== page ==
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Guest lectures
GL.02 The future of pharmacogenetics in neurology and psychiatry
  1. David Mrazek

    Dr Mrazek joined Mayo Clinic in September of 2000 as Chair of the Department of Psychiatry and Psychology. His specialty is in the area of Child and Adolescent Psychiatry, however his research interests and publications cover a broad range of psychiatric illnesses that occur in patients of all ages. Most recently Dr Mrazek has begun several new research initiatives in genomics. He has collaborated with other investigators in studying various links between genomic variability and psychiatric illnesses such as depression, bipolar illness, and attention deficit hyperactivity disorder.

Abstract

While pharmacogenomics has been evolving over the past 30 years, there has been a rapid acceleration of the translation of research findings over the past decade. While genomically informed strategies to provide a more rationale approach to medication management has influenced every medical subspecialty, pharmacogenomic testing has the potential to have the greatest impact on psychiatry as a consequence of the large variety of available psychotropic medications and the central role that psychopharmacology plays in current psychiatric practice.

While individual laboratories initiated psychiatric pharmacogenomic testing prior to 2004, the approval of the Amplichip by the Federal Department of Administration (FDA) in the USA provided high profile recognition of the importance of identifying psychiatric patients who had atypical metabolic capacity. While the initial two genes included in this initial product were the cytochrome P450 2D6 gene (CYP2D6) and the cytochrome P450 2C19 gene (CYP2C19), several other cytochrome P450 genes have subsequently been added to laboratory profiles providing greater sophistication in identifying patients with a problematic metabolic capacity.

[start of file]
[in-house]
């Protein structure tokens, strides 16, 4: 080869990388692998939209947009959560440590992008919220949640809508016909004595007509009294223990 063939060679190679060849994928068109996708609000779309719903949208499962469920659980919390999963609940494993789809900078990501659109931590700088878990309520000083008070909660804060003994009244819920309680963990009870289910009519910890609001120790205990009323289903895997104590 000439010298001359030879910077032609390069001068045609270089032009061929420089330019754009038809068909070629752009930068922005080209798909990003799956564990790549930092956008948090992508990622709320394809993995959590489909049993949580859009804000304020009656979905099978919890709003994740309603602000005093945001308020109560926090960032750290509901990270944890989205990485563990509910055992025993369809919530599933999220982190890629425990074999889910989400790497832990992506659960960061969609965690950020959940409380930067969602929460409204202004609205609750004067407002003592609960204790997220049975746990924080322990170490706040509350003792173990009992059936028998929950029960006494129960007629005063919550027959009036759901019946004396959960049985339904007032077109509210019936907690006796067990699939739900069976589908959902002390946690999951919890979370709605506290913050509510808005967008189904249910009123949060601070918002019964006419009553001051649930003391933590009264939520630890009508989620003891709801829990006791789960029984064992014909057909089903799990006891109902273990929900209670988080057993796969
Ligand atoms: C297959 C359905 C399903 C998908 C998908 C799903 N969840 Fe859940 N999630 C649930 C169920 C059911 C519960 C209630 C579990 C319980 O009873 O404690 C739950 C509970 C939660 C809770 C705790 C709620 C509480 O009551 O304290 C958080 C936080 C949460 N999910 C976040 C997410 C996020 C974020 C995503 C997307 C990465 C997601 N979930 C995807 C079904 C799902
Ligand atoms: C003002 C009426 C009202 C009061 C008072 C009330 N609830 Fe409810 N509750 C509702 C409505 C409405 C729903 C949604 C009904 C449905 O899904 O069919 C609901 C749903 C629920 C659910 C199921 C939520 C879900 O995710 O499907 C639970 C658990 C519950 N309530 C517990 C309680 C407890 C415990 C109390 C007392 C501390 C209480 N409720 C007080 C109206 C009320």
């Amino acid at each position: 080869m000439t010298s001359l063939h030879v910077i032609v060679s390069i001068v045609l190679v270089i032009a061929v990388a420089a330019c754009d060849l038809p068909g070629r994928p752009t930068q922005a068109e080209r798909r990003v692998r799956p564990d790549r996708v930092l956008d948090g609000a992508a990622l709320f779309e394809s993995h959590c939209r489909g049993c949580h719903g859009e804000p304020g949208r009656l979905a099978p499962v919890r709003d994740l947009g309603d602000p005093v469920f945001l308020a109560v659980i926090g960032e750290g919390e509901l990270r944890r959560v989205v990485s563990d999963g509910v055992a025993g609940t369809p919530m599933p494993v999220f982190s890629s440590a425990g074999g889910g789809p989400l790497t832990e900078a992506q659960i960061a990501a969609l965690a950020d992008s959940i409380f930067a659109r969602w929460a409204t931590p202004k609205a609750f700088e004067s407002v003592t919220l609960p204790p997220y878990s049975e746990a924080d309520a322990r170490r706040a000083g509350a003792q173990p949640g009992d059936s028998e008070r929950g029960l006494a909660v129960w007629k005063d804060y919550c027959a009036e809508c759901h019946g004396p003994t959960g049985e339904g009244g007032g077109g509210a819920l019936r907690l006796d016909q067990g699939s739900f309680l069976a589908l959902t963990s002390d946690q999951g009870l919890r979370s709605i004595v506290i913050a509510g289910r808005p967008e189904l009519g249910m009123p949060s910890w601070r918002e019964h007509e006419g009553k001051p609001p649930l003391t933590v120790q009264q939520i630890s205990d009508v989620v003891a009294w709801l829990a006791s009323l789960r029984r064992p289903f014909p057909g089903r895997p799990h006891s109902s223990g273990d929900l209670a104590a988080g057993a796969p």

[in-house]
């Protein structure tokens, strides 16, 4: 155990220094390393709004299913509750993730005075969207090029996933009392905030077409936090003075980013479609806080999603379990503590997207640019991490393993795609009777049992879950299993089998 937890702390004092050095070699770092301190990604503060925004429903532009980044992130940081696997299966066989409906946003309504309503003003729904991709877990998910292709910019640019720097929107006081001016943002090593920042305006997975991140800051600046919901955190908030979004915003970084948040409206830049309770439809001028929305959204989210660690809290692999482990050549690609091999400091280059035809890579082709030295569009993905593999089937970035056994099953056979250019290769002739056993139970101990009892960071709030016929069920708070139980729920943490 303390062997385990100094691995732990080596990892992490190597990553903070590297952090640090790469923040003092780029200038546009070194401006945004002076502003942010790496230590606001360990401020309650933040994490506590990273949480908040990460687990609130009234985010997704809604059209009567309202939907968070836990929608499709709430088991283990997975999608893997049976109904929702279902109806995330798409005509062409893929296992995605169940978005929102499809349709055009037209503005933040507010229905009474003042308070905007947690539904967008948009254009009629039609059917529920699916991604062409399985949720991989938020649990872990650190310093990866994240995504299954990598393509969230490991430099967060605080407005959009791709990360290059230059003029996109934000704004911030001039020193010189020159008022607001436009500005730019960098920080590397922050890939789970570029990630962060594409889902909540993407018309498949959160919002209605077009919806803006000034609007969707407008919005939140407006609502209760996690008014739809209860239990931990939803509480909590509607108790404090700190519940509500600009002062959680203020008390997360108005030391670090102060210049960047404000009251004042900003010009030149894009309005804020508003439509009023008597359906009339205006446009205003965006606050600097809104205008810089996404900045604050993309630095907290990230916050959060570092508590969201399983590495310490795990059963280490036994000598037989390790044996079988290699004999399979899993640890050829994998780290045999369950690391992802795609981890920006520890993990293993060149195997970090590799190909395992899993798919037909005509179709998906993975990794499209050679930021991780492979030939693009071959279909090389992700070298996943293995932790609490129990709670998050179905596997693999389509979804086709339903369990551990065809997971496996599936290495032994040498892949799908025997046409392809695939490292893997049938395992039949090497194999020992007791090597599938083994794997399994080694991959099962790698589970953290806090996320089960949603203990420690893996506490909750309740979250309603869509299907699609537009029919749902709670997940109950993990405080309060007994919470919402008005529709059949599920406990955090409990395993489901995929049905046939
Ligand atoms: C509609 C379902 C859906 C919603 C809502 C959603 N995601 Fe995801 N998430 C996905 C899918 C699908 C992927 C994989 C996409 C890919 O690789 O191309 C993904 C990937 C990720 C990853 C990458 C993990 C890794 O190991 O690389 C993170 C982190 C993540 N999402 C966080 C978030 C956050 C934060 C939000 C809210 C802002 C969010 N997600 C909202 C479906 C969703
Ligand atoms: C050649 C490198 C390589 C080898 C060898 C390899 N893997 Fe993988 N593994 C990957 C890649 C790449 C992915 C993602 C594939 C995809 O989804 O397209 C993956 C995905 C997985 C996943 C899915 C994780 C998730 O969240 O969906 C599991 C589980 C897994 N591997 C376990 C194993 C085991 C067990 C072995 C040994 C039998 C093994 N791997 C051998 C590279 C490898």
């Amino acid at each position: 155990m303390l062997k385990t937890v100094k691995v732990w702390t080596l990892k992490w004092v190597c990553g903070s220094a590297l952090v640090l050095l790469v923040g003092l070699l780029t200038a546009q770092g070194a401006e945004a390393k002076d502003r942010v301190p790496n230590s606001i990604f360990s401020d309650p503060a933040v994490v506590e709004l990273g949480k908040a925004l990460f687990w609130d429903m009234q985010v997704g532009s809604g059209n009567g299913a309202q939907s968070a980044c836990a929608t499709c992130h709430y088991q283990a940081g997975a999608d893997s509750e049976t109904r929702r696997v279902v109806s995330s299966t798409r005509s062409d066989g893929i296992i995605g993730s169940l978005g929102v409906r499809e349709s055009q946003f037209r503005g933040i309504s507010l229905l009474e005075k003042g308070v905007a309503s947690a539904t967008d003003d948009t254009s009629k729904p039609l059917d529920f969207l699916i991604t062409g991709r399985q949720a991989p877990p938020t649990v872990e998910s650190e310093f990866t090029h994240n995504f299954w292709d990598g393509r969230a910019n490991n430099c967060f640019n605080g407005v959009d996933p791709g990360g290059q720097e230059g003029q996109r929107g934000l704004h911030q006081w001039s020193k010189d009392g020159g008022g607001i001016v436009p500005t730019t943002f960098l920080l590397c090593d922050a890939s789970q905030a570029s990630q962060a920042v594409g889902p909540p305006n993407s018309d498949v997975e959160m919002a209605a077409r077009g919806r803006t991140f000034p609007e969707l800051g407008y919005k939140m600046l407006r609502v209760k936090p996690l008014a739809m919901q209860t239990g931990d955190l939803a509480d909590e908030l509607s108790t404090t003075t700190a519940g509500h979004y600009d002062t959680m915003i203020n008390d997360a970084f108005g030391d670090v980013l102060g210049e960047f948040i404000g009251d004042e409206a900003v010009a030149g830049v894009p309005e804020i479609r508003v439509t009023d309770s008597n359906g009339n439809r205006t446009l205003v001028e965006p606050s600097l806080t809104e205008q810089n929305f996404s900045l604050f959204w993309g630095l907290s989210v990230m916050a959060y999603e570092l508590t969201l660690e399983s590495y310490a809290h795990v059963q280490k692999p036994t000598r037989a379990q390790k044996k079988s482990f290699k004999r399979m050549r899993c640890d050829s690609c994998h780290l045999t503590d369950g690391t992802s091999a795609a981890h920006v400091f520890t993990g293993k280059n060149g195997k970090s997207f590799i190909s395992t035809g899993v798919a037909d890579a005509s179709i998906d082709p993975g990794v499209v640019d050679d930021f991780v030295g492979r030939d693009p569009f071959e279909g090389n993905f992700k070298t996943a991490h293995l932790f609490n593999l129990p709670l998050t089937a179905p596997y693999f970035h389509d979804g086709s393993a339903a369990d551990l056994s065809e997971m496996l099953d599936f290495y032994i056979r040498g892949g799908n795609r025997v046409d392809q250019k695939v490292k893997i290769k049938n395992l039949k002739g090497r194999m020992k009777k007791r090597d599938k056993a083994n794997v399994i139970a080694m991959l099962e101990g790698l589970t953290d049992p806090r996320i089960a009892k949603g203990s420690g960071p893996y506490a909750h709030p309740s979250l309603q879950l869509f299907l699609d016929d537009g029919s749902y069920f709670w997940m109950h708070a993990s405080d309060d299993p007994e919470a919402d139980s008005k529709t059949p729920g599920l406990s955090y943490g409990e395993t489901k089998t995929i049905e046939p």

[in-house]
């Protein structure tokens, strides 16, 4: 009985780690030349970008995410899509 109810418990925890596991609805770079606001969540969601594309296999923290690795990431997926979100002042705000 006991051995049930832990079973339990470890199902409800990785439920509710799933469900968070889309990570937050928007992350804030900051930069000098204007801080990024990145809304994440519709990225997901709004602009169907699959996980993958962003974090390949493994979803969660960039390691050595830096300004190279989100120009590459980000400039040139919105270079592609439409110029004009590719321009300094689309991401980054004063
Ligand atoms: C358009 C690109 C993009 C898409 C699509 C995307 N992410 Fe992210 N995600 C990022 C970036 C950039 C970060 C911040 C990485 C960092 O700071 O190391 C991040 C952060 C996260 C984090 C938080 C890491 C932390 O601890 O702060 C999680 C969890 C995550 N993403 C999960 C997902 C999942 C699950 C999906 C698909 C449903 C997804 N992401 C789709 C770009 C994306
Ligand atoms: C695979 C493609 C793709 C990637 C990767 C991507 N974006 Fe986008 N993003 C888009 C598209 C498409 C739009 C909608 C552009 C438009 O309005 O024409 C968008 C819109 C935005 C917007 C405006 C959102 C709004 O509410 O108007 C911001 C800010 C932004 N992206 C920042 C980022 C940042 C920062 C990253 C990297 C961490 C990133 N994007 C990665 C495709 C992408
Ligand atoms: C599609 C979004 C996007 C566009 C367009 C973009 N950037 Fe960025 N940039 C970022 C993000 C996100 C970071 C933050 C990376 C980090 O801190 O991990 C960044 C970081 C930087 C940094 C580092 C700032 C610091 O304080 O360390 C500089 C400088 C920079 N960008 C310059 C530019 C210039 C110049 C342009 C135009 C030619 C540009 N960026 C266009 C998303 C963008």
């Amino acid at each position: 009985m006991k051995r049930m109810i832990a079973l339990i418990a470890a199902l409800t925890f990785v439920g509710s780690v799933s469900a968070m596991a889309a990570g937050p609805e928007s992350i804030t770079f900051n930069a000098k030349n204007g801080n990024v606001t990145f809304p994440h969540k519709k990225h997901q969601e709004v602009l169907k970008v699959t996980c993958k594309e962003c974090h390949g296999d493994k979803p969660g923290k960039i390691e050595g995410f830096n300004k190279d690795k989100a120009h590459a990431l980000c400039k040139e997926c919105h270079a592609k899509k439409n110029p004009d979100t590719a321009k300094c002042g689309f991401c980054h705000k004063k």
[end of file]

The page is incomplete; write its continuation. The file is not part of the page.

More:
The second major class of pharmacogenomically relevant genes has been broadly described as “target genes.” These include the neurotransmitter transporter receptor genes. With the ability to create a more comprehensive pharmacogenomic profile for a given patient, there has been increased precision in establishing both the probability of side effects and the likelihood of a clinical response.

Gene variations providing information about a specific medication have also been identified. A good example is the *1502 variant of the HLA-B gene. After an FDA warning about the risk of Asian patients developing Stevens Johnson Syndrome, it quickly became standard practice to screen patients of Asian ancestry for the *1502 allele prior to prescribing carbamazepine.

We are currently in the early adoption state of pharmacogenomic testing in the USA. A number of academic medical centres, including the Mayo Clinic and the Cincinnati Children's Hospital, have been genotyping drug metabolising enzyme genes and selected target genes for almost a decade. However, the adoption of pharmacogenomic testing has been less rapid in community practice because of problems with the reimbursement for testing. However, with increasing appreciation of the benefits of testing, it is widely anticipated that psychiatric pharmacogenomic testing will become the standard of clinical practice in the US within the next 5 years. Possible barriers to adoption will be reviewed and discussed, as well as the imperative need for the translation of new research findings.

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